Conflicts of interest resulting from multiple representation in criminal cases impose heavy burdens on all the participants in the criminal justice system. Although the Supreme Court in Holloway v. Arkansas refused to hold that joint representation is unconstitutional per se, it recently approved Proposed Rule of Criminal Procedure 44(c), which would require trial courts to protect a defendant's right to counsel in this situation. After discussing the current approaches of the courts to the problems presented by joint representation, Professor Tague analyzes the proposed rule. He criticizes the proposed rule for its failure to define the role of the trial court and counsel and for its failure to address adequately the underlying constitutional conflict between the right to the effective assistance of counsel and the right to select counsel. He concludes that these issues may be resolved only if the defendant is required to make a binding choice between these two rights and suggests several revisions to the proposed rule.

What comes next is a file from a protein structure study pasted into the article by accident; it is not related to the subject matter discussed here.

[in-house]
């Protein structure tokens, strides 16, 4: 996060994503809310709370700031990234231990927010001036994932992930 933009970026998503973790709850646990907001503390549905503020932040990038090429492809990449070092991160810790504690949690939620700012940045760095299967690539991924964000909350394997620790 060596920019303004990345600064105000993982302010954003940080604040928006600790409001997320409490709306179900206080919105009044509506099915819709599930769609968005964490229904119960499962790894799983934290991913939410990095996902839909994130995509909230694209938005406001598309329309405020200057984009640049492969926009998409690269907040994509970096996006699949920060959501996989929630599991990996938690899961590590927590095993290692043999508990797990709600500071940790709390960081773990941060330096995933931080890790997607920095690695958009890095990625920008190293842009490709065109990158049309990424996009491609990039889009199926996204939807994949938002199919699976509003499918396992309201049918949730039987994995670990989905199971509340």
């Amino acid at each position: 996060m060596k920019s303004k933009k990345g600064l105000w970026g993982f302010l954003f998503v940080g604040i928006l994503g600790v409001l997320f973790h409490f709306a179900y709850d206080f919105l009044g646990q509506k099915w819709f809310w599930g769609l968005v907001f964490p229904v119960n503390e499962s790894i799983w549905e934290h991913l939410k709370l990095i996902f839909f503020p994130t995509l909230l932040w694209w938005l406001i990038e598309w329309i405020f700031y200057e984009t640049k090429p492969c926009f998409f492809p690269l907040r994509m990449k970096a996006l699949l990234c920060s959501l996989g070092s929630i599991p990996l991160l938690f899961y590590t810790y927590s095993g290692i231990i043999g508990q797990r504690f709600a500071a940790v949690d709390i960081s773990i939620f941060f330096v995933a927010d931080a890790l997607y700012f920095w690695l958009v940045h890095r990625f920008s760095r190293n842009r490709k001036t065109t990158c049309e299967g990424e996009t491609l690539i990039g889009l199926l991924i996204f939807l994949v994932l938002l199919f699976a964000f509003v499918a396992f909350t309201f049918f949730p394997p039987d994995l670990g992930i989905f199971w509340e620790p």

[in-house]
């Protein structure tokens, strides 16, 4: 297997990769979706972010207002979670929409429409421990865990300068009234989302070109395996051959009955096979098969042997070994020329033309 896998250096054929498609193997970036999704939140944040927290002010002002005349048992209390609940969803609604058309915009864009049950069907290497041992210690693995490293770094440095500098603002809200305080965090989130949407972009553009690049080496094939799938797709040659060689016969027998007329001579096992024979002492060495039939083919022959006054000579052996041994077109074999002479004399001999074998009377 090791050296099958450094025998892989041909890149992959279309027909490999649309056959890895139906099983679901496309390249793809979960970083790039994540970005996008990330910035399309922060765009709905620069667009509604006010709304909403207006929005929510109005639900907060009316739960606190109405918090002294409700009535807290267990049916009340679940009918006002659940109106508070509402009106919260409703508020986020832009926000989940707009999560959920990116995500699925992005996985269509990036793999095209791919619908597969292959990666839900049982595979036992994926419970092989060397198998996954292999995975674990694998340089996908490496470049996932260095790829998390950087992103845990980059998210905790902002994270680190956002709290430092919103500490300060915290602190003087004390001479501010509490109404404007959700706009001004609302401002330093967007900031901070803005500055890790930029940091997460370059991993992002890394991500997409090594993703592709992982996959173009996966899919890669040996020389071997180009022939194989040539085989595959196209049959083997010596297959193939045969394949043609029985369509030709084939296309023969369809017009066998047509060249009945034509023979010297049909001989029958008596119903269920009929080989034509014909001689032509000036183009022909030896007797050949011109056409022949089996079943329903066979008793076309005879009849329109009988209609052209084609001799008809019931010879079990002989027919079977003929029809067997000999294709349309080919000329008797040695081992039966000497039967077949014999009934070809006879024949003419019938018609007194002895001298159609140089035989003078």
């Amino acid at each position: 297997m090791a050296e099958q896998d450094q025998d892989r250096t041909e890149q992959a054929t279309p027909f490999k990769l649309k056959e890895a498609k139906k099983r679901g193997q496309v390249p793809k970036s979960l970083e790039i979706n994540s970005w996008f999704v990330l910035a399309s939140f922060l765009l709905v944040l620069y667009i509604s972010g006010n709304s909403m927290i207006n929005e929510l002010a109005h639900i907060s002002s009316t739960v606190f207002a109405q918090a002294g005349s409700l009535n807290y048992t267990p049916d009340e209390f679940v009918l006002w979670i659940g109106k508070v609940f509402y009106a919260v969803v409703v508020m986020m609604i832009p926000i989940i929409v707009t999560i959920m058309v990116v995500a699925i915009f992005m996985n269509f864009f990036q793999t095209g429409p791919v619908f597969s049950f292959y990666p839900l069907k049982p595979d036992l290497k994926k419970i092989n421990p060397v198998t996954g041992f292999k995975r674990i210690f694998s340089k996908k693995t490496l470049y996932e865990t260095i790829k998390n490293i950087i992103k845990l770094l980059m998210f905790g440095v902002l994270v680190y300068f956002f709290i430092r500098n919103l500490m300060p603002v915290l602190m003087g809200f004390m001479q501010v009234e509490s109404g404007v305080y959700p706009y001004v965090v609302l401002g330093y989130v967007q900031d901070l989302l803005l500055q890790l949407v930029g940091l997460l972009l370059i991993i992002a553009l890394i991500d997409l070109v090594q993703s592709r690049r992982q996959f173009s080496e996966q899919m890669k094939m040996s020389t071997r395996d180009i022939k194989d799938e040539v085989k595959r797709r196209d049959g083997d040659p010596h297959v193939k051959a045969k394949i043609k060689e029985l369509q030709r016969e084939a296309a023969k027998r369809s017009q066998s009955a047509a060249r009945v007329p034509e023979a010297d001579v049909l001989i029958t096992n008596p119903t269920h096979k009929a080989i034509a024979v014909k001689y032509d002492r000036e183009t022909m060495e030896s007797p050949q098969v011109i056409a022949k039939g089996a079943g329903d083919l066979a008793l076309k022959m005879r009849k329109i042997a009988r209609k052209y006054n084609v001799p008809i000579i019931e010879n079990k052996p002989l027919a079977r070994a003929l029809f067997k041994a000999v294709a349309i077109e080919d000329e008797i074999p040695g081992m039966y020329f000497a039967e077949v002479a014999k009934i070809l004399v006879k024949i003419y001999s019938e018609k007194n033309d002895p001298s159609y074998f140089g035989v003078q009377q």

67 Geo. L.J. 1075-1130 (1979)
Scholarly Commons Citation
Tague, Peter W., "Multiple Representation and Conflicts of Interest in Criminal Cases" (1979). Georgetown Law Faculty Publications and Other Works. 705.
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